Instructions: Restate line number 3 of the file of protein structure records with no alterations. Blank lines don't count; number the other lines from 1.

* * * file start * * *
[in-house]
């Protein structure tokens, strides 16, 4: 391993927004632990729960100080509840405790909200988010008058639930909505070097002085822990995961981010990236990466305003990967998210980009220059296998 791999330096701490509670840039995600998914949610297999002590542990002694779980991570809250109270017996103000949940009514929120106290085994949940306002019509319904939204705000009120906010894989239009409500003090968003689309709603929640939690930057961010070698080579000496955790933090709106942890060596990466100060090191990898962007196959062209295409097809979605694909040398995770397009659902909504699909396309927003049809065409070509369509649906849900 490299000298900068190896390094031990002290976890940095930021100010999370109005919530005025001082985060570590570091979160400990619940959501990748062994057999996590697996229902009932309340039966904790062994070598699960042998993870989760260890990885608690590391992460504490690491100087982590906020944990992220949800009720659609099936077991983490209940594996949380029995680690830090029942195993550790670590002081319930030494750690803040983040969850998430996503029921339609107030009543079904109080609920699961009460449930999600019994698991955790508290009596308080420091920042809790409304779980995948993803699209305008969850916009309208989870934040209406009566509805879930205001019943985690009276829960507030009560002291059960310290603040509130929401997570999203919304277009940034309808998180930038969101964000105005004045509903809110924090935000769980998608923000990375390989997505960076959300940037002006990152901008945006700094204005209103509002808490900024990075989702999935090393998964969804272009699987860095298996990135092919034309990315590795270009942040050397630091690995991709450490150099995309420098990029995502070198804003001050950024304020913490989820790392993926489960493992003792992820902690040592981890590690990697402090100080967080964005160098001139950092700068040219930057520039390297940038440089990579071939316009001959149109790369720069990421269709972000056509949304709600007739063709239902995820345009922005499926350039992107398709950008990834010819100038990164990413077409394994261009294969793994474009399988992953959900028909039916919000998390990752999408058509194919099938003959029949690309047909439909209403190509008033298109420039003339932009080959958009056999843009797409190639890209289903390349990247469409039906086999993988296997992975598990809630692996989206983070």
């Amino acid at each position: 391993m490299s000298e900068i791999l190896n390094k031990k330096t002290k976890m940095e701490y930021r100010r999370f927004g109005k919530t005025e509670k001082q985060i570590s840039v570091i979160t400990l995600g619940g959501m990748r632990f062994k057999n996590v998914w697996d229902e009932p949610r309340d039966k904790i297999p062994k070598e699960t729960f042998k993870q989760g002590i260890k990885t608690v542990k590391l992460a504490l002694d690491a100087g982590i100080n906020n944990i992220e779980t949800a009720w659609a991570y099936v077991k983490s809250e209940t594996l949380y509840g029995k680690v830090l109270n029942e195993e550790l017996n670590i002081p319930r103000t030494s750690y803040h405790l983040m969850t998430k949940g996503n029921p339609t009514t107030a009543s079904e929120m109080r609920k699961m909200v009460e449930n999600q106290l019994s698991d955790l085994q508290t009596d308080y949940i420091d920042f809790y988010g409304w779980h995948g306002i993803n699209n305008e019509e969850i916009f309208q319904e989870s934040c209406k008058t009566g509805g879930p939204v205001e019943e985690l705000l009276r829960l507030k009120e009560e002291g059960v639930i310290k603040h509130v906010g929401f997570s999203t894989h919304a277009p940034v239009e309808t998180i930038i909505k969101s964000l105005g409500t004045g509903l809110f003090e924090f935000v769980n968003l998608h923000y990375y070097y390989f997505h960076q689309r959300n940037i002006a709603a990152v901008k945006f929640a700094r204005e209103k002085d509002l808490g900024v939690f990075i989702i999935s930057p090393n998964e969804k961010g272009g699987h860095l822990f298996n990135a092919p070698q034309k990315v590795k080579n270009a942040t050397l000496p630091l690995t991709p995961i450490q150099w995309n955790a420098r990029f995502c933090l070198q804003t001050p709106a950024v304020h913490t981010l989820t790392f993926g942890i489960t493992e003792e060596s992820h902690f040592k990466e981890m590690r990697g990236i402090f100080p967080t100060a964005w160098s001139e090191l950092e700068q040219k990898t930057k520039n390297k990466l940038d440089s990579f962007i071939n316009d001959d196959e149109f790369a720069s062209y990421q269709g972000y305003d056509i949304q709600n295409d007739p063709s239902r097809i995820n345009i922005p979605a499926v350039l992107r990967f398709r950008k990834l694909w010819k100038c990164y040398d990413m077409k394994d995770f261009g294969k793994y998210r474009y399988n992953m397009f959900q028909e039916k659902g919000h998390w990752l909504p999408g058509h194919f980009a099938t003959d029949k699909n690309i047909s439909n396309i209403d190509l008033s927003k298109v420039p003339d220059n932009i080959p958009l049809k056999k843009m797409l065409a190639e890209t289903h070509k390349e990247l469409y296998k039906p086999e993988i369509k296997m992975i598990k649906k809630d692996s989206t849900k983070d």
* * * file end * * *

């Amino acid at each position: 391993m490299s000298e900068i791999l190896n390094k031990k330096t002290k976890m940095e701490y930021r100010r999370f927004g109005k919530t005025e509670k001082q985060i570590s840039v570091i979160t400990l995600g619940g959501m990748r632990f062994k057999n996590v998914w697996d229902e009932p949610r309340d039966k904790i297999p062994k070598e699960t729960f042998k993870q989760g002590i260890k990885t608690v542990k590391l992460a504490l002694d690491a100087g982590i100080n906020n944990i992220e779980t949800a009720w659609a991570y099936v077991k983490s809250e209940t594996l949380y509840g029995k680690v830090l109270n029942e195993e550790l017996n670590i002081p319930r103000t030494s750690y803040h405790l983040m969850t998430k949940g996503n029921p339609t009514t107030a009543s079904e929120m109080r609920k699961m909200v009460e449930n999600q106290l019994s698991d955790l085994q508290t009596d308080y949940i420091d920042f809790y988010g409304w779980h995948g306002i993803n699209n305008e019509e969850i916009f309208q319904e989870s934040c209406k008058t009566g509805g879930p939204v205001e019943e985690l705000l009276r829960l507030k009120e009560e002291g059960v639930i310290k603040h509130v906010g929401f997570s999203t894989h919304a277009p940034v239009e309808t998180i930038i909505k969101s964000l105005g409500t004045g509903l809110f003090e924090f935000v769980n968003l998608h923000y990375y070097y390989f997505h960076q689309r959300n940037i002006a709603a990152v901008k945006f929640a700094r204005e209103k002085d509002l808490g900024v939690f990075i989702i999935s930057p090393n998964e969804k961010g272009g699987h860095l822990f298996n990135a092919p070698q034309k990315v590795k080579n270009a942040t050397l000496p630091l690995t991709p995961i450490q150099w995309n955790a420098r990029f995502c933090l070198q804003t001050p709106a950024v304020h913490t981010l989820t790392f993926g942890i489960t493992e003792e060596s992820h902690f040592k990466e981890m590690r990697g990236i402090f100080p967080t100060a964005w160098s001139e090191l950092e700068q040219k990898t930057k520039n390297k990466l940038d440089s990579f962007i071939n316009d001959d196959e149109f790369a720069s062209y990421q269709g972000y305003d056509i949304q709600n295409d007739p063709s239902r097809i995820n345009i922005p979605a499926v350039l992107r990967f398709r950008k990834l694909w010819k100038c990164y040398d990413m077409k394994d995770f261009g294969k793994y998210r474009y399988n992953m397009f959900q028909e039916k659902g919000h998390w990752l909504p999408g058509h194919f980009a099938t003959d029949k699909n690309i047909s439909n396309i209403d190509l008033s927003k298109v420039p003339d220059n932009i080959p958009l049809k056999k843009m797409l065409a190639e890209t289903h070509k390349e990247l469409y296998k039906p086999e993988i369509k296997m992975i598990k649906k809630d692996s989206t849900k983070d």